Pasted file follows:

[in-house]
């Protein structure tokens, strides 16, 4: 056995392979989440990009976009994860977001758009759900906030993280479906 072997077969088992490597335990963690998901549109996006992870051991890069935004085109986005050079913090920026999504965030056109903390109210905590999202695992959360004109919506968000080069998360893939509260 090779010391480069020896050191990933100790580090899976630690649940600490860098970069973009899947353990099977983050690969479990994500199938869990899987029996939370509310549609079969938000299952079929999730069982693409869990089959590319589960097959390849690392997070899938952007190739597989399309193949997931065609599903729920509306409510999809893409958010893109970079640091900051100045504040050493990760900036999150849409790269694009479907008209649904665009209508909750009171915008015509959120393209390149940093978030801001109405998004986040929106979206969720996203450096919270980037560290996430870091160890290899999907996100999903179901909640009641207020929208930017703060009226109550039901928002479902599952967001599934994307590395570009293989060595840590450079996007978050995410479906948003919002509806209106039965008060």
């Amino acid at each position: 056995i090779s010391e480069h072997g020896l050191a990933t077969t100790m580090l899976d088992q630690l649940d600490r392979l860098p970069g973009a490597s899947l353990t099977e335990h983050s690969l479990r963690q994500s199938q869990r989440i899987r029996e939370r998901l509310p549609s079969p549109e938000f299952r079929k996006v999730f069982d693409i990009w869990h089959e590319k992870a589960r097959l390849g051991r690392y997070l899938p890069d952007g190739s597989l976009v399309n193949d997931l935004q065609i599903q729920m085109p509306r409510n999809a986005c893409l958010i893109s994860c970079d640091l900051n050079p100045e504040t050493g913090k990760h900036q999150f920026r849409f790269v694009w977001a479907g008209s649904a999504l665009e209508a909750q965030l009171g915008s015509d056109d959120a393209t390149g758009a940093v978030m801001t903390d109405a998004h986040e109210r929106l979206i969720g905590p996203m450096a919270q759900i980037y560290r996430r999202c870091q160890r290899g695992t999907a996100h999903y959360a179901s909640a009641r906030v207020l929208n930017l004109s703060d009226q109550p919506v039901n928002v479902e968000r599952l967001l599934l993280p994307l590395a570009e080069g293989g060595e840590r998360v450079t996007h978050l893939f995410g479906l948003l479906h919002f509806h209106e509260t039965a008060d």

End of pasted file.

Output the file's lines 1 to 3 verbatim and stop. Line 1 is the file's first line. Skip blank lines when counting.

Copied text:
[in-house]
């Protein structure tokens, strides 16, 4: 056995392979989440990009976009994860977001758009759900906030993280479906 072997077969088992490597335990963690998901549109996006992870051991890069935004085109986005050079913090920026999504965030056109903390109210905590999202695992959360004109919506968000080069998360893939509260 090779010391480069020896050191990933100790580090899976630690649940600490860098970069973009899947353990099977983050690969479990994500199938869990899987029996939370509310549609079969938000299952079929999730069982693409869990089959590319589960097959390849690392997070899938952007190739597989399309193949997931065609599903729920509306409510999809893409958010893109970079640091900051100045504040050493990760900036999150849409790269694009479907008209649904665009209508909750009171915008015509959120393209390149940093978030801001109405998004986040929106979206969720996203450096919270980037560290996430870091160890290899999907996100999903179901909640009641207020929208930017703060009226109550039901928002479902599952967001599934994307590395570009293989060595840590450079996007978050995410479906948003919002509806209106039965008060």
């Amino acid at each position: 056995i090779s010391e480069h072997g020896l050191a990933t077969t100790m580090l899976d088992q630690l649940d600490r392979l860098p970069g973009a490597s899947l353990t099977e335990h983050s690969l479990r963690q994500s199938q869990r989440i899987r029996e939370r998901l509310p549609s079969p549109e938000f299952r079929k996006v999730f069982d693409i990009w869990h089959e590319k992870a589960r097959l390849g051991r690392y997070l899938p890069d952007g190739s597989l976009v399309n193949d997931l935004q065609i599903q729920m085109p509306r409510n999809a986005c893409l958010i893109s994860c970079d640091l900051n050079p100045e504040t050493g913090k990760h900036q999150f920026r849409f790269v694009w977001a479907g008209s649904a999504l665009e209508a909750q965030l009171g915008s015509d056109d959120a393209t390149g758009a940093v978030m801001t903390d109405a998004h986040e109210r929106l979206i969720g905590p996203m450096a919270q759900i980037y560290r996430r999202c870091q160890r290899g695992t999907a996100h999903y959360a179901s909640a009641r906030v207020l929208n930017l004109s703060d009226q109550p919506v039901n928002v479902e968000r599952l967001l599934l993280p994307l590395a570009e080069g293989g060595e840590r998360v450079t996007h978050l893939f995410g479906l948003l479906h919002f509806h209106e509260t039965a008060d």